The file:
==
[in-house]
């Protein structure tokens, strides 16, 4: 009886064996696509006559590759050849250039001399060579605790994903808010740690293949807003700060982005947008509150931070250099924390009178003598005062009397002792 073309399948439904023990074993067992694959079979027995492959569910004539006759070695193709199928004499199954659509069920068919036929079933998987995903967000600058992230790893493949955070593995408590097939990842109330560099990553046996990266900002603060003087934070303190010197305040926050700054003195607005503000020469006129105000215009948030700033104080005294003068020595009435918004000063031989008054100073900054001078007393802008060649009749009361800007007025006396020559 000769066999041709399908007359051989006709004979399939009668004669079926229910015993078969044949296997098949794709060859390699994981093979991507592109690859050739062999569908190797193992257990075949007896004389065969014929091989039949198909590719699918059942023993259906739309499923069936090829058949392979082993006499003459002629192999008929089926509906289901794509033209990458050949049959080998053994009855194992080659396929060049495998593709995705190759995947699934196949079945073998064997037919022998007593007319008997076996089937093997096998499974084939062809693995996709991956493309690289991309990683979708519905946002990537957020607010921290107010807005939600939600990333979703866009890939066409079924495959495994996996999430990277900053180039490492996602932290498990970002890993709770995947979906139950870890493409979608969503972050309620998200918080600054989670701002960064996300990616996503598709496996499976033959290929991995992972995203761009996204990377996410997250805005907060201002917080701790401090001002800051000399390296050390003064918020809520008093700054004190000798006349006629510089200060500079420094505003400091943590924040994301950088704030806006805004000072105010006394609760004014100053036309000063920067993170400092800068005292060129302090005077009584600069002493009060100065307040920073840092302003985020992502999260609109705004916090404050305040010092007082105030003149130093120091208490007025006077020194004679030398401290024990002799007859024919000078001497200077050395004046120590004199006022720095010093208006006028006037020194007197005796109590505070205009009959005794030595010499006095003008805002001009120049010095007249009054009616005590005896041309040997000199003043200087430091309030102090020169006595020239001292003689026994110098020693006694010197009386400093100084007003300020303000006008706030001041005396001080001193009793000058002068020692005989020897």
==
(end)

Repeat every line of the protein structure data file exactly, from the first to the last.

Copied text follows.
[in-house]
């Protein structure tokens, strides 16, 4: 009886064996696509006559590759050849250039001399060579605790994903808010740690293949807003700060982005947008509150931070250099924390009178003598005062009397002792 073309399948439904023990074993067992694959079979027995492959569910004539006759070695193709199928004499199954659509069920068919036929079933998987995903967000600058992230790893493949955070593995408590097939990842109330560099990553046996990266900002603060003087934070303190010197305040926050700054003195607005503000020469006129105000215009948030700033104080005294003068020595009435918004000063031989008054100073900054001078007393802008060649009749009361800007007025006396020559 000769066999041709399908007359051989006709004979399939009668004669079926229910015993078969044949296997098949794709060859390699994981093979991507592109690859050739062999569908190797193992257990075949007896004389065969014929091989039949198909590719699918059942023993259906739309499923069936090829058949392979082993006499003459002629192999008929089926509906289901794509033209990458050949049959080998053994009855194992080659396929060049495998593709995705190759995947699934196949079945073998064997037919022998007593007319008997076996089937093997096998499974084939062809693995996709991956493309690289991309990683979708519905946002990537957020607010921290107010807005939600939600990333979703866009890939066409079924495959495994996996999430990277900053180039490492996602932290498990970002890993709770995947979906139950870890493409979608969503972050309620998200918080600054989670701002960064996300990616996503598709496996499976033959290929991995992972995203761009996204990377996410997250805005907060201002917080701790401090001002800051000399390296050390003064918020809520008093700054004190000798006349006629510089200060500079420094505003400091943590924040994301950088704030806006805004000072105010006394609760004014100053036309000063920067993170400092800068005292060129302090005077009584600069002493009060100065307040920073840092302003985020992502999260609109705004916090404050305040010092007082105030003149130093120091208490007025006077020194004679030398401290024990002799007859024919000078001497200077050395004046120590004199006022720095010093208006006028006037020194007197005796109590505070205009009959005794030595010499006095003008805002001009120049010095007249009054009616005590005896041309040997000199003043200087430091309030102090020169006595020239001292003689026994110098020693006694010197009386400093100084007003300020303000006008706030001041005396001080001193009793000058002068020692005989020897």